Skip to main content

Twitter isn't the best form of CPD 1: the traits of school leaders

Before I start, I looked up the word 'provoke' today:

Much is written about the power of social media, but I have to say that it must be taken with a pinch of salt.  How do I guarantee the efficacy of information gained online?  How do I know that the advice is authentic and that the volunteer is speaking from experience? After all, as far as you know I could be using social media to reinvent myself. Perhaps I'm trying to represent myself as someone who may know something about something?  

This is the first in a few stories that will try to explore the power of teachers talking to teachers, quite often within your own institution.  So, on Monday I went off with the other SLT members of the authority and listened to some wise people.  It's always great listening to people who have actually done something.  It's even better to be able to question them.  Even better still was the ability to speak to peers and colleagues who understand the context and challenges of the local area intimately.  This is bespoke CPD tailored to fit.  

I like leadership, and have enjoyed some modest success.  There are many lists that give the characteristics of school leaders, but the one given by United Learning CEO Jon Coles really appealed to me.  Here it is, with my own embellishments.
  • Unwarranted optimism
In this political roller coaster of change we have to be the constant.  Although I disagree with Jon that leaders can be totally dismissing of Oftsed, it is our job to be brave and to do the right thing that is needed in our own contexts.  We need to plan and hold firm. I aspire to be this type to leader and I hope that I won't buckle.  After all, I don't go to work to please Ofsted, I go to work to make a difference to the lives of young people.  We can make that difference and we can do it our way.  We have to be like those advertising companies that get their adverts pulled by the regulator. We need to test and probe and, ultimately know we can win even when there is absolutely no evidence or hope that we win.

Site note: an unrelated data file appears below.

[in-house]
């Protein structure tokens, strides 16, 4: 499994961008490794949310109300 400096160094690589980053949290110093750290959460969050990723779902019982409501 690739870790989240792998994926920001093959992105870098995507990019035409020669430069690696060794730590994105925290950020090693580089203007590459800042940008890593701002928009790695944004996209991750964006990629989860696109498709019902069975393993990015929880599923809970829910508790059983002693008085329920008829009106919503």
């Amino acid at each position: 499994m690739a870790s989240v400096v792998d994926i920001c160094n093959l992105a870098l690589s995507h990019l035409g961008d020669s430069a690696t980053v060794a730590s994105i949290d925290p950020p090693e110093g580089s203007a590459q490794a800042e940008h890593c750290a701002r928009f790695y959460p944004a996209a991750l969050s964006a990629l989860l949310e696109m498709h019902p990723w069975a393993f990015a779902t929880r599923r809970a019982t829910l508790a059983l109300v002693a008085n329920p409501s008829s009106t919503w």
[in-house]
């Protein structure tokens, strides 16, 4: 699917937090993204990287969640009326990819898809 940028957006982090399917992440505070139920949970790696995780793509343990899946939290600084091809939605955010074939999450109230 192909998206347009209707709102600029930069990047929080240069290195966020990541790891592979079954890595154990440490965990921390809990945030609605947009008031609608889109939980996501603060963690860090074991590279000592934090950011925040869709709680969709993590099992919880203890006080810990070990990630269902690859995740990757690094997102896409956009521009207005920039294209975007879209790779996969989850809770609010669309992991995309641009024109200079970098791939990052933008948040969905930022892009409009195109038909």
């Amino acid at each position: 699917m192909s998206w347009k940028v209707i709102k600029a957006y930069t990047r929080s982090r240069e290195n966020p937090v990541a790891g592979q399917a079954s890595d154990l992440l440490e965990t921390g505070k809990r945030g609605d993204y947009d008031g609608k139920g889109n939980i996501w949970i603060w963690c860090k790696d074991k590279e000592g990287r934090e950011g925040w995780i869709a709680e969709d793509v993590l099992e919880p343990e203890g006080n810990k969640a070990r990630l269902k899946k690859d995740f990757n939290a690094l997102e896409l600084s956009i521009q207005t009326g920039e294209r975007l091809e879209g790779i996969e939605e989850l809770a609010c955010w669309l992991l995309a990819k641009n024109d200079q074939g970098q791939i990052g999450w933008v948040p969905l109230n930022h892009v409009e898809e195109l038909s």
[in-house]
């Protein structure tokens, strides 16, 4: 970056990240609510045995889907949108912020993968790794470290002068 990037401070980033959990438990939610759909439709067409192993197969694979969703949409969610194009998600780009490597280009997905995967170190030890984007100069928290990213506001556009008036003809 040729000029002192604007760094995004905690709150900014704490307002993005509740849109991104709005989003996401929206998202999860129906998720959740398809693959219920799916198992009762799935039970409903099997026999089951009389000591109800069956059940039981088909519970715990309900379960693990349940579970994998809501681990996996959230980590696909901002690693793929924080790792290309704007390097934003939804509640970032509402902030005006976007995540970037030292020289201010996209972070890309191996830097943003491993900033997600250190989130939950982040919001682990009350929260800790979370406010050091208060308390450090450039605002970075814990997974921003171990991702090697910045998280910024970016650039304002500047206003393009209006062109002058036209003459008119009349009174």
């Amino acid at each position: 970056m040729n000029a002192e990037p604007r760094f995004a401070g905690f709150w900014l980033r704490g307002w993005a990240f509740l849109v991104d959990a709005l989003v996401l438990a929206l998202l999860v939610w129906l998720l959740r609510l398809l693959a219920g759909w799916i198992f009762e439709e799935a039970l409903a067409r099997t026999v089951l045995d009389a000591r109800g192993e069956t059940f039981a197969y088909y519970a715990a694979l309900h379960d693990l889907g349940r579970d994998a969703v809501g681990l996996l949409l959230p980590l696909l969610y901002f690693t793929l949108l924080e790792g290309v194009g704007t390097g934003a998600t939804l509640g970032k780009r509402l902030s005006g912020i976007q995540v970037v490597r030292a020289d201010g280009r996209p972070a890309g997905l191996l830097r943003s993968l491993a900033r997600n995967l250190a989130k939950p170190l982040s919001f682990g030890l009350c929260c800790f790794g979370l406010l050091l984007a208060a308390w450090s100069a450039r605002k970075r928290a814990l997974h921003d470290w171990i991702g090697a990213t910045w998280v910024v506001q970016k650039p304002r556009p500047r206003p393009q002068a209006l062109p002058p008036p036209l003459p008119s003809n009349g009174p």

• Endless intelectual curiosity
If we aren't nudging and picking away at what already exists, asking the really tough questions of ourselves, our system and of our staff and students.  Jon used the phrase 'steal with pride' and I guess that's what good leaders do. We measure ourselves agains the best we can find; find out what they are doing and then do it ourselves.  We learn from kindred spirits and will never be happy.  We are learners.
  • Taking crisis as the norm
Schools are amazing.  They are organic and dynamic and joyful and, although there are set cultural norms, no one really knows what's coming next.  This is brilliant and one of the reasons I am a teacher and will remain a teacher. Leaders must carry on as if it's all part of the plan, even when the heart is going a billion beats per minute. Last minute assemblies, high staff illness, a high staff turnover, new directives from government.
  • A complete absence of paranoia
Leaders are above the parapet. Not just our heads but, like the photo above, full body out and in the firing line.  We are exposed and  vulnerable. That's our job. Our job is for people to come at us and blame us.  The glory belongs to others. To the classroom teacher who has started in January and is battling to instil routines. To borrow Jon's words, they are all out to get us but acting like us is going to do nobody any favours. We're leaders and we signed up to this.